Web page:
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When right clicking an Image in the front end, there's the option to display at its actual size (i.e. 1:1 screen to image pixel size).

How can images be forced to be shown like this? When making a Row or Column of Images, how can they be made to display at their actual size?

I was comparing image resampling methods to see which one gives the best result for a sharp edges when this came up. As a workaround I ImageAssembled all the images, so I had to right-click only once to get them to display at actual size.

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1  
Congratulations on 6000 rep. :-) –  Mr.Wizard Nov 20 '11 at 14:56
    
Congrats on your 6K! –  belisarius Nov 20 '11 at 15:03
    
It's an art getting precisely at a 1k multiple –  Sjoerd C. de Vries Nov 20 '11 at 16:18
    
Thanks :-) What a long discussion you had here while I was away :-) ! –  Szabolcs Nov 20 '11 at 22:26
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3 Answers 3

up vote 5 down vote accepted

Here is another method that works on version 7 at least.

img = ExampleData[{"TestImage", "Lena"}];

Row[{ Image[img, Magnification -> 1], Image[img, Magnification -> 1] }]
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This works for me. I was wondering about the identical Image[...] calls, but then I realized that in a Row mma would automatically downscale them. This shows the Magnification at work. Now you get my +1 –  Sjoerd C. de Vries Nov 20 '11 at 16:49
    
Great, this works! –  Szabolcs Nov 20 '11 at 22:26
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For future reference, Image[obj,options] gives an image that uses the specified options, i.e. Image[Image[...], ...] is alright. –  Szabolcs Nov 25 '11 at 12:05
    
@Szabolcs, pardon me, but isn't that what I did above? –  Mr.Wizard Nov 25 '11 at 12:16
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It is, which is why I wondered if a more complex use of Image[Image[]] could change or damage the image in any way (e.g. re-rasterize). The answer: it doesn't and it is safe. I thought the comment may be useful for others. When you posted originally, I included the Magnification -> 1 in the original code generating the image. Now I needed to change existing images. –  Szabolcs Nov 25 '11 at 12:27
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Please try:

Show[image, ImageSize -> All]

Likewise:

Row[{ Show[img1, ImageSize -> All], Show[img1, ImageSize -> All] }]
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Show[Rasterize[Plot[Sin[x], {x, -\[Pi], \[Pi]}], RasterSize -> 1000], ImageSize -> All] doesn't seem to compel mma to display the raster at 1000 pixels of width. –  Sjoerd C. de Vries Nov 20 '11 at 14:38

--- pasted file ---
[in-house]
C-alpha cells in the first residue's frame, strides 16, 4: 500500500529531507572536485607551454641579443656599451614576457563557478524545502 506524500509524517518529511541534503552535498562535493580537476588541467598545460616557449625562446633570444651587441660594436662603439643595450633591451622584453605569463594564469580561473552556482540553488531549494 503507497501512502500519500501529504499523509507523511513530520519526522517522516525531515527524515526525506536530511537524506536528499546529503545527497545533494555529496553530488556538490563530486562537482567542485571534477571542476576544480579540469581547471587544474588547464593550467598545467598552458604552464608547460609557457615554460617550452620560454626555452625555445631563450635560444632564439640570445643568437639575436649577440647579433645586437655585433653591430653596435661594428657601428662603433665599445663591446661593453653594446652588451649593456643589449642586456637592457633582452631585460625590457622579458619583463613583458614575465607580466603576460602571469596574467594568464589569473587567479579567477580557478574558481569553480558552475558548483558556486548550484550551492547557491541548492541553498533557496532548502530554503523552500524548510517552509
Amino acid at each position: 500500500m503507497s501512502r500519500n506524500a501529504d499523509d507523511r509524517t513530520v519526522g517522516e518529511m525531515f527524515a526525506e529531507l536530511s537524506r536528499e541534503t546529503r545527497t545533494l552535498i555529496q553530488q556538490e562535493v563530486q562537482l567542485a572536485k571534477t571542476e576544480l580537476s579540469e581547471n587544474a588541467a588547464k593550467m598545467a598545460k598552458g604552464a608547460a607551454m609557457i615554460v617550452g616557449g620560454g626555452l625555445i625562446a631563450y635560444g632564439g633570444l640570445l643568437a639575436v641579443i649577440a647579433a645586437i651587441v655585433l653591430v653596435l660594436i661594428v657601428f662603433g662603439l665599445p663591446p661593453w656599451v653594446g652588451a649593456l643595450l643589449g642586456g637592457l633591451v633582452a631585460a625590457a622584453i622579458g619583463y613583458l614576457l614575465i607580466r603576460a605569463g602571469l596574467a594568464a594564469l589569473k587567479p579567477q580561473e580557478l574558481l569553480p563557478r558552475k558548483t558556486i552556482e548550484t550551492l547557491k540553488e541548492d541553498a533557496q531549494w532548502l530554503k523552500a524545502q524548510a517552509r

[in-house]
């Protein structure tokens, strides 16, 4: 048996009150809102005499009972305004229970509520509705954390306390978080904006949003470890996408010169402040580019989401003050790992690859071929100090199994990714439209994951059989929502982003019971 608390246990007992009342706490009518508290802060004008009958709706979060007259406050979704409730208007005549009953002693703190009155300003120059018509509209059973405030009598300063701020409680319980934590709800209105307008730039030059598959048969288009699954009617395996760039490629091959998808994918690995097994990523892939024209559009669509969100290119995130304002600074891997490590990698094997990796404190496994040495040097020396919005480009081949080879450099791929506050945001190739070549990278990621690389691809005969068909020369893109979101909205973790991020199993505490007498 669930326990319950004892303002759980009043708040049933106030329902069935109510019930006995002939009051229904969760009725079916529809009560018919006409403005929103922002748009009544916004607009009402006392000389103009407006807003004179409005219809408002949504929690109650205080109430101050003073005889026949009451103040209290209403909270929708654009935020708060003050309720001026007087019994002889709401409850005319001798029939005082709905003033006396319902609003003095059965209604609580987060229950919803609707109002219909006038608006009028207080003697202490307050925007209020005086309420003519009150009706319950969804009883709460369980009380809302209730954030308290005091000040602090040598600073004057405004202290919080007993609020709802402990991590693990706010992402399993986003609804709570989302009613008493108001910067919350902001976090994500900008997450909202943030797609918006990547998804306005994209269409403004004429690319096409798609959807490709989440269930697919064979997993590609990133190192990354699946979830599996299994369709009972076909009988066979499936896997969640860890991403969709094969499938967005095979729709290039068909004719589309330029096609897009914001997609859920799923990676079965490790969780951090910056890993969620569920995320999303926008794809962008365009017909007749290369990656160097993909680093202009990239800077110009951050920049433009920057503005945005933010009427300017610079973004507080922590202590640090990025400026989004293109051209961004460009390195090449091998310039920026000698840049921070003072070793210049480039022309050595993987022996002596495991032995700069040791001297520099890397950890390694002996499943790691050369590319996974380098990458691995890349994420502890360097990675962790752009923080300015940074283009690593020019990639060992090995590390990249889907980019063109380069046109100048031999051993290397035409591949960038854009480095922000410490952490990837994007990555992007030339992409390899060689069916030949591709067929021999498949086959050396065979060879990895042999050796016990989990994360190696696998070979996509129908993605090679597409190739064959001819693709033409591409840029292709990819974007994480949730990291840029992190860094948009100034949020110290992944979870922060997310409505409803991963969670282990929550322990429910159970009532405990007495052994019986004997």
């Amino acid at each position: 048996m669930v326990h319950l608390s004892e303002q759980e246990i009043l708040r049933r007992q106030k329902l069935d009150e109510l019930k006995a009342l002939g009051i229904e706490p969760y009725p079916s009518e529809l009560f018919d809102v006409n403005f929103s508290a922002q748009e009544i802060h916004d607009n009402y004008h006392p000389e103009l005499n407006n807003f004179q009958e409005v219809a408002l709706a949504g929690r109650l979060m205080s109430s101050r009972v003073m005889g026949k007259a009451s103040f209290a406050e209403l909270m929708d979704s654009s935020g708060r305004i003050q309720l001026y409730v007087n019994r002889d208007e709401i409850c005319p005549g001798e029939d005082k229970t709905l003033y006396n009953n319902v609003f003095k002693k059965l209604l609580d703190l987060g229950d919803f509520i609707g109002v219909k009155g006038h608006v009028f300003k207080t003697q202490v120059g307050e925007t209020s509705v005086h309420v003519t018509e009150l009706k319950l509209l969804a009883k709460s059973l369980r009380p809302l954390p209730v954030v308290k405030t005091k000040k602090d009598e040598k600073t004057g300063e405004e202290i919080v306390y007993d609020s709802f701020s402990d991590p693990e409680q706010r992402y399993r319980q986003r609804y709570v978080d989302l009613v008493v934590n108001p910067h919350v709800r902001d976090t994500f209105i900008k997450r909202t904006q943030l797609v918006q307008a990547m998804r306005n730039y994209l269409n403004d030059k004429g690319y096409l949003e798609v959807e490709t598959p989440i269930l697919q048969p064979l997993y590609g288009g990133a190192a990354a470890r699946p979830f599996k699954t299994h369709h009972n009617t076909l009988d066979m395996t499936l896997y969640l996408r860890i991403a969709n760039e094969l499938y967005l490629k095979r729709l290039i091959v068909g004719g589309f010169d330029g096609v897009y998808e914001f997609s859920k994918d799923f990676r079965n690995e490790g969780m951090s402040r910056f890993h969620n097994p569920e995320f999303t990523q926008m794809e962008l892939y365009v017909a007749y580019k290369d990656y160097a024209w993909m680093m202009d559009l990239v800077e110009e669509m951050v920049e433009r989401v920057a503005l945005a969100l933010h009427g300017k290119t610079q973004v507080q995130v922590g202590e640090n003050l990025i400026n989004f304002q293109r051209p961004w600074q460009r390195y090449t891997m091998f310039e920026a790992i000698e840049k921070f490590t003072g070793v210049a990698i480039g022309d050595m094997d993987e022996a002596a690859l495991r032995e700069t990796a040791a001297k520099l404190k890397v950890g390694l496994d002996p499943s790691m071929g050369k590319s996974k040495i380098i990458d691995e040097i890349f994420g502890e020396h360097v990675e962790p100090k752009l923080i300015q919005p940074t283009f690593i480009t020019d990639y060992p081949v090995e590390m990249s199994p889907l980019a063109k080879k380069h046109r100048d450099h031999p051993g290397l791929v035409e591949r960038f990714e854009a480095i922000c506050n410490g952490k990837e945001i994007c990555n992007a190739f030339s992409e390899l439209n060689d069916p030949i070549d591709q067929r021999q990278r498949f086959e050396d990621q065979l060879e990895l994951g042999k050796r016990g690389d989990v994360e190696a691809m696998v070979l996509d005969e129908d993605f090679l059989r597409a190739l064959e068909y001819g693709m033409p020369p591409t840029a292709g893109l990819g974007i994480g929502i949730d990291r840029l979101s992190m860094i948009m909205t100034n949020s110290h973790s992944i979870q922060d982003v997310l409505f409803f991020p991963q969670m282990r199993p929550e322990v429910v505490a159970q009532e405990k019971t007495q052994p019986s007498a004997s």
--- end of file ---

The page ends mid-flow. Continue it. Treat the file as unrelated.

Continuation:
The description of ImageSize->All in the docs (i.e., "size that fits all objects in a collection") apart from being vague doesn't suggest "actual size" to me. –  Sjoerd C. de Vries Nov 20 '11 at 14:40
    
@Sjoerd, fortunately for me, he wrote Image not Graphics. ;-p (Seriously, this works just fine for Image objects on v7; it even shows the correct context menu item selected.) –  Mr.Wizard Nov 20 '11 at 14:47
    
Anyway, you might try the following: img = ExampleData[{"TestImage", "Lena"}]; then Show[img] and Show[img, ImageSize -> All]. Only the former renders the image at its actual size. –  Sjoerd C. de Vries Nov 20 '11 at 14:55
    
@Sjoerd, no, I repeat: this works correctly on my system and Show[img, ImageSize -> All] has the correct context menu item selected. It is disappointing that this behavior was apparently changed. –  Mr.Wizard Nov 20 '11 at 14:58
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I only became aware of this context menu item a couple of months ago. It was probably added somewhere in v8.

I noticed Image-like output gets this item in their context menu, but bitmaps from Rasterize don't. You may try Rasterize[Plot[Sin[x], {x, -\[Pi], \[Pi]}], RasterSize -> 500] to test that. Put // Image behind it and you get a different context menu for the result.

I believe the presence of ImageSize in the containing Cell determine the scaling of images (of the second kind). No ImageSize means automatic scaling and ImageSize->Magnification[1] means actual size. So, you would need to manipulate the cell itself to change the behaviour.

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Version 7 shows the context menu, and it works for Images independently. –  Mr.Wizard Nov 20 '11 at 14:51
    
Mr.Wizard OK, couldn't check as I don't have 7 installed anymore. It's good that some still have it ;-) –  Sjoerd C. de Vries Nov 20 '11 at 15:13
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